It says something about the world we live in that, right now, perfectly sober people are wandering the streets in search of bright blue turtles and flying pigs. In the good old days they called this “taking acid and having a good night”. These days the crazy creatures are visible only through smartphones, meaning, ironically, the more drugs you take the less likely you are to see them.
This week the internet has been swamped with what-the-hell-is-this style stories attempting to explain Pokemon Go, a phone-enabled augmented reality game currently taking the tech-savvy time-to-spare world by storm. Crikey had a crack a couple of days ago.
Do you need to understand what this thing actually is? No. Will your life be better if your head is across it? Almost certainly not. Are many people using it? Oh yeah. The app has more active users than Tinder, and is soon to overtake Twitter.
You’re probably more than happy to let the 4G-powered yoof of today be the ones who run around hunting for digitally rendered rabbits. Rest assured, however, that it’s just a matter of time until this sort of technology — almost certainly a more advanced form of it — comes to you. The writing is on the wall, even if you have to peer through advanced fibre optic thing-a-me-bobs to see it.
This year is shaping up to be an interesting, perhaps seminal one: a kind of technology crossroads, with major platforms long in the collective imagination beginning to find widespread use. We’re currently seeing the advent of two huge, by definition reality-realigning movements: virtual reality and augmented reality, known by the umbrella definition as “mixed reality.”
A spate of recently and soon-to-be released VR headsets are crowding the virtual reality market. They offer everything from gimmicky games and experiences — T-Rexes coming around the corner and Star Wars-style cockpits, that sort of thing — to weird reinventions of existing platforms such as virtual social media networks. All the big players are investing in VR; Facebook alone has over 400 people in their virtual reality department.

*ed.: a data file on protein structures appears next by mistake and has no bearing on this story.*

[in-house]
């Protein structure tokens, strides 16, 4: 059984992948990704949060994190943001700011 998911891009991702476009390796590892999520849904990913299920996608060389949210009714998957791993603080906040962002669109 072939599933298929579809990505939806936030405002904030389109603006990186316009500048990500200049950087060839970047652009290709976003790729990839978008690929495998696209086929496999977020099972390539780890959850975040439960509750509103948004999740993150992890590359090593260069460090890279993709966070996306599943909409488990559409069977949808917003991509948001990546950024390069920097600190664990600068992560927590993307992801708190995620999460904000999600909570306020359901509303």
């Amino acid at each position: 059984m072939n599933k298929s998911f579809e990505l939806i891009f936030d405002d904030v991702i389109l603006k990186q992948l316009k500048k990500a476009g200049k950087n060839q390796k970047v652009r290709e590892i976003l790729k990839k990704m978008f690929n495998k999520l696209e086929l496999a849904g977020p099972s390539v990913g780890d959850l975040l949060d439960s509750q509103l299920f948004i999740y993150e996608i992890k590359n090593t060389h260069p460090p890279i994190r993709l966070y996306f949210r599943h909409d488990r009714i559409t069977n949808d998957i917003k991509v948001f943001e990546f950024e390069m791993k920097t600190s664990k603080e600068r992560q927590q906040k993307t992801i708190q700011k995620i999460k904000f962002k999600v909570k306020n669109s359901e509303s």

Augmented reality, on the other hand, has been a quieter achiever, relying on additions to and distortions of reality rather than top-to-bottom reinvention of it. People laughed at Google Glass, the search giant’s failed piece of augmented reality eyewear. The basic concept behind it, however — that people views what’s in front of them through a filtered, digitally altered prism, integrating reality and artifice — is here to stay.
At this point in time the most common way to do enable this is through something everybody carries around anyway: their phones. Other products that integrate physical elements such as the Anki Overdrive, essentially a traditional slot car kids’ toy mixed with a video game.
More exciting technology is in the works, dependent on users putting down the devices in their pockets and placing filters in front of their eyeballs. Microsoft HoloLens — i.e. goggles that enable users to see high-definition holograms “in your world” — are currently shipping (not cheap, though: they’ll set you back $3000 a pop).
While some electronics companies toil away at developing better monitors for our homes and offices — displays that are sleeker, thinner, brighter, etc — others are playing a longer game. An ultra-secretive US startup called Magic Leap is working to replace the very concept of physical screens in the first place. So far investors (Google was one of the first) have financed it to the tune of US$1.4 billion.
Learning from Google’s failures, Magic Leap are avoiding words such as “lens” and “glasses.” Nevertheless, a glasses-esque device is put in front of users’ eyes, projecting lifelike-looking things into their sight.
Employees at Magic Leap’s Florida headquarters wear them throughout the day. The building includes digital people who roam around the office. They are made brighter so that they can be distinguished from actual humans, a creepy sign of things to come.
What we’re heading towards is a world — and it’s not that far away — where our eyes will be incapable of distinguishing between artifice and the things that are actually in front of us. It won’t just be a gimmick, like catching furry things on your phone. It’ll be about checking your emails; doing your word processing; going about day-to-day life.
Using technology like Magic Leap or HoloLens, you will be able to fill your office or lounge room with as many screens as you like. For a vision of the future of the working place, watch this video of an augmented reality desk.
Get used to the idea that your task list or emails will follow you around. Maybe your deceased dog can be re-rendered and will never leave your side again. The technology, of course, will be applied to many areas: in fields such as medicine, education and tourism the possibilities are practically endless.
So too, of course, for entertainment. For a glimpse of the sort of spectacle in store for us in the not-too-distant future, watch the first nine seconds of this video from Magic Leap, which shows a crowd of people at a basketball court react to a whale that rises out of the floor and leaps in front of them.
A brave new world indeed. No doubt staff at Magic Leap are abreast of the Pokemon Go phenomenon and right now are saying to each other, “man, they ain’t seen nothing yet”.